Helping hand for artists
A new body, Needletime rights, has been formed in a bid to end the exploitation of musicians.
The structure is part of the South African Music Rights Organisation (Samro), which protects the intellectual property of composers and authors.
It is also aimed at ensuring that composers and authors' talents are adequately credited locally and internationally for the use of their music.
With Needletime Rights on their side the lives of many performers will change.
For many years session performers were not recognised in terms of royalties. The people who benefited were composers and music publishers.
Pfanani Lishivha, general manager of Needletime, says: "Needletime will collect royalties for musicians for the public performance of recorded performances. Broadcasters and others who play recorded music in public will pay royalties."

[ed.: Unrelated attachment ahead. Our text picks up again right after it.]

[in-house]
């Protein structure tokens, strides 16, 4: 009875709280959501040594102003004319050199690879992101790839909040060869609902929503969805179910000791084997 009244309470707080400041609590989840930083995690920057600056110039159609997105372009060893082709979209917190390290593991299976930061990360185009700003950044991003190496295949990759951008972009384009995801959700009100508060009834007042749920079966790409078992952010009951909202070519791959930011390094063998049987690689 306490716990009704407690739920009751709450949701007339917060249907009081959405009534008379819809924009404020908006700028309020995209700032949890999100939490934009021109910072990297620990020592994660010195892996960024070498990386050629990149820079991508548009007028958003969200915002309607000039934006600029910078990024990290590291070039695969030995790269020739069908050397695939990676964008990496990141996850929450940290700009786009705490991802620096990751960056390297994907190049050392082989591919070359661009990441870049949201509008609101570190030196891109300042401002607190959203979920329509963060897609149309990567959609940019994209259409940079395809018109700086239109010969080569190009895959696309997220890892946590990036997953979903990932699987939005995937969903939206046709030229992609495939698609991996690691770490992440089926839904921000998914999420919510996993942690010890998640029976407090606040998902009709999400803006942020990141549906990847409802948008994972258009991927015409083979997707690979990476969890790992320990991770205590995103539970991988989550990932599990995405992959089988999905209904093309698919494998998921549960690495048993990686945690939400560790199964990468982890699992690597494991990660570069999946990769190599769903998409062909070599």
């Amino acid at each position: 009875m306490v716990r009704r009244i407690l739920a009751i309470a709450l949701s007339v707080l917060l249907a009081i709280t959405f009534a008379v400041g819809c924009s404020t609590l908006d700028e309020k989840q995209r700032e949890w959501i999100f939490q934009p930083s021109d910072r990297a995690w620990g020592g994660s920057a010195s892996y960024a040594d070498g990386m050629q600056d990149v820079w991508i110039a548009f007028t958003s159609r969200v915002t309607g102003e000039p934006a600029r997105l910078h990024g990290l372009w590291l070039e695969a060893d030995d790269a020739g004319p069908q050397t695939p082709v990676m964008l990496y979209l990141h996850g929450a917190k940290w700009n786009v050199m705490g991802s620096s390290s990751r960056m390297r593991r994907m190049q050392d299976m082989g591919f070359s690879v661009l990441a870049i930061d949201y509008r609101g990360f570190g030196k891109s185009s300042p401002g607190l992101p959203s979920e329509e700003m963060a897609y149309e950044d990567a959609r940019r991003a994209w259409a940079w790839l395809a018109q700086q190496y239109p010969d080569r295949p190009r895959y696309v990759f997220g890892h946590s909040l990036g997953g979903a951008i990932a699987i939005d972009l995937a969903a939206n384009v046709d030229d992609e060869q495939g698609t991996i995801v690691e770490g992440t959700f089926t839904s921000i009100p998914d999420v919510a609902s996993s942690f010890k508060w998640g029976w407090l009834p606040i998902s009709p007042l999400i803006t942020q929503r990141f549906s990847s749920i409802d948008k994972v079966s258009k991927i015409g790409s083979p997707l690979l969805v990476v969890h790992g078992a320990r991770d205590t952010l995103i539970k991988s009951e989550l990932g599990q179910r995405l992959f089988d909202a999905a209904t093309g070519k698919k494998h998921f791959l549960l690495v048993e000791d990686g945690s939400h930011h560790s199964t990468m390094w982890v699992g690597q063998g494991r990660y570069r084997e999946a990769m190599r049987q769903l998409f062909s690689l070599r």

The main objective of Needletime is to make sure performers get what they deserve. People who will benefit from this initiative include lead and backing vocalists, instrumentalists, session musicians, producers and anybody who contributes to a recording.
Artists are placed in three groups: featured performers, non-featured performers and other featured performers.
"Performers assign their Needletime Rights to Samro by signing the Samro Needle Rights Deed of Assignment," Lishivha said.